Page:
- My least favorite – again this might just be me, but…when I have finished with a page, I am finished. I make a choice to head off the page and onto another task or even another page on the same site, but … wait, there’s more? I am trying to move away and I get this “reminder” to stay and give them information. No. Not staying. Never gonna stay. That’s not a reminder, that’s an interruption of my plans and disrespectful of my choice. I am a hostage. Think of your website like a store at the mall. Would you bar the exit and make them confront a sign-up sheet before they can push the door open and leave?
Well, I feel better now that I have gotten some of those off my chest! Feel free to chime in. Add your annoyances in the comments below. But first, let’s look at some of the ways to get pop-ups to work for you instead of against you.
Don’t startle your visitor. No shouting, or banging, or intimidating language, please. Tap me on the shoulder and smile at me.
One way you can create a good vibe is by being gentle and kind. Another is by making the act of signing up something joyful or exciting. Most of the programs that I looked at have many ways to configure your pop-up. And according to the statistics from some of the top web designer sites and marketing measurements, there are a number of things that will increase your likely success. I have listed some of these in this collection of seven ways to be successful with your pop-ups:
- Give people time to get acquainted – set a timer. Let someone browse your page a bit. They need to get acquainted with you and figure out what value you have for their needs. Some programs will let you set it to pop when the reader (of a blog for example) gets a certain distance down the page. I set mine for 11 seconds instead. If someone doesn’t scroll, I have no chance at popping up.
- Consider making them an offer they can’t refuse. When done right, you will get people to give you their information. They simply need to know “what’s in it for me”. There are many dozens of ways to get people to join your list. Look at the photo at the top of this post for just a few examples. And then start paying attention to what you see in your online travels. Create accordingly.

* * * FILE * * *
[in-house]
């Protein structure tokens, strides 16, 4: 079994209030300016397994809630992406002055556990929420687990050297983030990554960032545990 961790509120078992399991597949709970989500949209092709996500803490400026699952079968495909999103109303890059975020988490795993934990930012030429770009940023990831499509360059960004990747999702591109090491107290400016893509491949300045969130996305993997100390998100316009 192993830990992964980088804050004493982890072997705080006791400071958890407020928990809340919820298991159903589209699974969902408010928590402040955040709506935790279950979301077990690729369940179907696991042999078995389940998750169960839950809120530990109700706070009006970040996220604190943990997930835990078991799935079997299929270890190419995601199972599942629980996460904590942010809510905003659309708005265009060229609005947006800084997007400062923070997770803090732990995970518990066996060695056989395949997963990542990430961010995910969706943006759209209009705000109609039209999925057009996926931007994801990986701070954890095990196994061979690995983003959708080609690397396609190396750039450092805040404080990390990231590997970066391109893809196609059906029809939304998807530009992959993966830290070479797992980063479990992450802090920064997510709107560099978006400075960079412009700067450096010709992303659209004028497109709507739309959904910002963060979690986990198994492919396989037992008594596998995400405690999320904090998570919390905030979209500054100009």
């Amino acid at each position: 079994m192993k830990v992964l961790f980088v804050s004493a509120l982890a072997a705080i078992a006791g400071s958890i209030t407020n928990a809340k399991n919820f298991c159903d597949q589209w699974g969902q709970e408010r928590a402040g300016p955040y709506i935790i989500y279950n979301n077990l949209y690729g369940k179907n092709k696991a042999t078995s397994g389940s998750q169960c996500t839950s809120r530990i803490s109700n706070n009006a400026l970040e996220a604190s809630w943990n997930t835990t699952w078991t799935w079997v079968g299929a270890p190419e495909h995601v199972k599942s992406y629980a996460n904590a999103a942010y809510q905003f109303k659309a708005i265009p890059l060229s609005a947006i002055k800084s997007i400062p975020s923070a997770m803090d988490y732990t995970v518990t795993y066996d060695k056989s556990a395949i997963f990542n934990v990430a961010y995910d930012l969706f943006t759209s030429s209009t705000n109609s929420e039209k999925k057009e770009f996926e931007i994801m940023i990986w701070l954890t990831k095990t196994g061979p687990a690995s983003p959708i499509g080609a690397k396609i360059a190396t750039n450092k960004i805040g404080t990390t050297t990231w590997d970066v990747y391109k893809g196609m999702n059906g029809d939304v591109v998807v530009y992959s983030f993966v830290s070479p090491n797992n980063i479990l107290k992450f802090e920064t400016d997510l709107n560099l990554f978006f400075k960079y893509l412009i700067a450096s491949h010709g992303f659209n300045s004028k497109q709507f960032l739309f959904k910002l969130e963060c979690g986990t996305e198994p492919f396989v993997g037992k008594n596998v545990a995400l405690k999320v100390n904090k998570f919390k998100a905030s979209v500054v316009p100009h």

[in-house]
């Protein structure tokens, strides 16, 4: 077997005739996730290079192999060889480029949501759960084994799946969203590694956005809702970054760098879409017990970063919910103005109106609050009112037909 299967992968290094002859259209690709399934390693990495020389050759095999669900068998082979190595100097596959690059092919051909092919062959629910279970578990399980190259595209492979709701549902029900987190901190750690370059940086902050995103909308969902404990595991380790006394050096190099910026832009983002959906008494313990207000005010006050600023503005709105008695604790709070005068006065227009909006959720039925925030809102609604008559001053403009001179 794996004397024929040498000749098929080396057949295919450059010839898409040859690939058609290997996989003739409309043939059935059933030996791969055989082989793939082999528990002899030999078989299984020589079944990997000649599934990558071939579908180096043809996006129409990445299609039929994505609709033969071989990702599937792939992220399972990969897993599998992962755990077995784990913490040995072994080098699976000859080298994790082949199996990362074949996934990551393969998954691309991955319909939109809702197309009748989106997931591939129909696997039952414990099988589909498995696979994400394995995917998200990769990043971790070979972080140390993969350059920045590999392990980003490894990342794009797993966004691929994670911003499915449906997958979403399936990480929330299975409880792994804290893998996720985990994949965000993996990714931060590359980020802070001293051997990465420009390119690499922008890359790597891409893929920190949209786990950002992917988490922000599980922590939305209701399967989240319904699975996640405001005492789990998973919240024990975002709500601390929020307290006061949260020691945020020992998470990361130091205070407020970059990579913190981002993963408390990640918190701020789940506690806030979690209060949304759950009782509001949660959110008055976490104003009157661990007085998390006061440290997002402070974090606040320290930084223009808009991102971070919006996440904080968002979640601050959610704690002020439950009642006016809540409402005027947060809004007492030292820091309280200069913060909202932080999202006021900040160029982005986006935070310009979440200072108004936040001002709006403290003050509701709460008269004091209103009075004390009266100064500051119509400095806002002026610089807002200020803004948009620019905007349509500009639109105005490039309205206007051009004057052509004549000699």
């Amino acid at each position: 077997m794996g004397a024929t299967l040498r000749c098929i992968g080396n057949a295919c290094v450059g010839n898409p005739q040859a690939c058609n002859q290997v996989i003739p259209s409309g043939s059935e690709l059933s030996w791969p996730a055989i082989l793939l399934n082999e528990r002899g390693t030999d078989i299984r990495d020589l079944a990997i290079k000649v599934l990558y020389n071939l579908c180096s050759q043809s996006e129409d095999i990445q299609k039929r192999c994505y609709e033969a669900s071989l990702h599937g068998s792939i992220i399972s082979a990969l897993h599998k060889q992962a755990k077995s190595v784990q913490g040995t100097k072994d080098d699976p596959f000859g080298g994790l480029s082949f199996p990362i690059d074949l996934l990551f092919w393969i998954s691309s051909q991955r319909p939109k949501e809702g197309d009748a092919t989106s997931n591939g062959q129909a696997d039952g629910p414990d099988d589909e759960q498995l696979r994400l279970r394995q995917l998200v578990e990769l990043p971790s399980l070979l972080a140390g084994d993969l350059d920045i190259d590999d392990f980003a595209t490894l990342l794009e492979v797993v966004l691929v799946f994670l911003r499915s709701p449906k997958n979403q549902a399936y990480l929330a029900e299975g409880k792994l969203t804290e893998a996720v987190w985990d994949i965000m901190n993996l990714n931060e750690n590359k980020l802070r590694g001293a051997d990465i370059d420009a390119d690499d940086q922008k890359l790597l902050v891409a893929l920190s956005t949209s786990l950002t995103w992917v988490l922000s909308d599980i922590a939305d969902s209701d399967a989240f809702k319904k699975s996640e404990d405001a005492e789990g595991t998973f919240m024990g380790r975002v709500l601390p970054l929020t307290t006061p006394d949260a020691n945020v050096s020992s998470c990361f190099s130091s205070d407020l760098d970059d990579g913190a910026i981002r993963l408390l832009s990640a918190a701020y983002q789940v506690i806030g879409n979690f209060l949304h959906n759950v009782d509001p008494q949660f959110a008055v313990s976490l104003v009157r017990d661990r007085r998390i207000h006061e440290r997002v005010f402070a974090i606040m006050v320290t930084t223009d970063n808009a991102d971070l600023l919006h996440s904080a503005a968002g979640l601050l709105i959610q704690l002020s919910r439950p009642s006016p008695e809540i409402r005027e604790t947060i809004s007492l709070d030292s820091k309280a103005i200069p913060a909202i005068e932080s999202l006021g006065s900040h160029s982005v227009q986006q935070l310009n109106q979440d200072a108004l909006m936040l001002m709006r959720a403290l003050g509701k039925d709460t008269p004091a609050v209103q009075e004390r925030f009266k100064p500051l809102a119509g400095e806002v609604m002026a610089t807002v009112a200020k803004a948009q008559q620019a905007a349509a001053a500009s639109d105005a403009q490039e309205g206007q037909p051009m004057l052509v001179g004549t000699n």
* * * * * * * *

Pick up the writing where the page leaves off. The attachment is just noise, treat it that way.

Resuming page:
- Be yourself. Use your voice, your branding, and your empathy based on your product or service and your target market.
- Be gentle. Keep the pop-up in a discreet place on selected pages. I have mine rising up from the bottom right-hand corner. It’s only on pages that are likely to be seen by new visitors to my site. This is especially true of my landing pages. If someone is landing on a page that was a click through from a Facebook post or a guest blog post and they have never been on my site, they are going to be asked! However, there’s none on this blog post page and there never will be. I know that the majority who are reading this are on my list already. I prefer, on this page, to simply have a nice invite at the bottom instead just in case you share this with your network. (Or go ahead and share this with everyone you know! I would love that! ‘-))
- Keep it small and discreet. It’s a pop-up. They WILL see it no matter what size it is and no matter where it appears.
- Make it easy to close. Some will close if you just click anywhere outside of the box. Others rely on an X. But some require you to actually click on something in the pop-up indicating you do or do not want to engage – the double choice strategy I discussed above. And often the Yes is a big box, but the No is underneath in tiny hyperlinked text. Don’t make it hard for people to reject your pop-up or you risk them rejecting your entire site!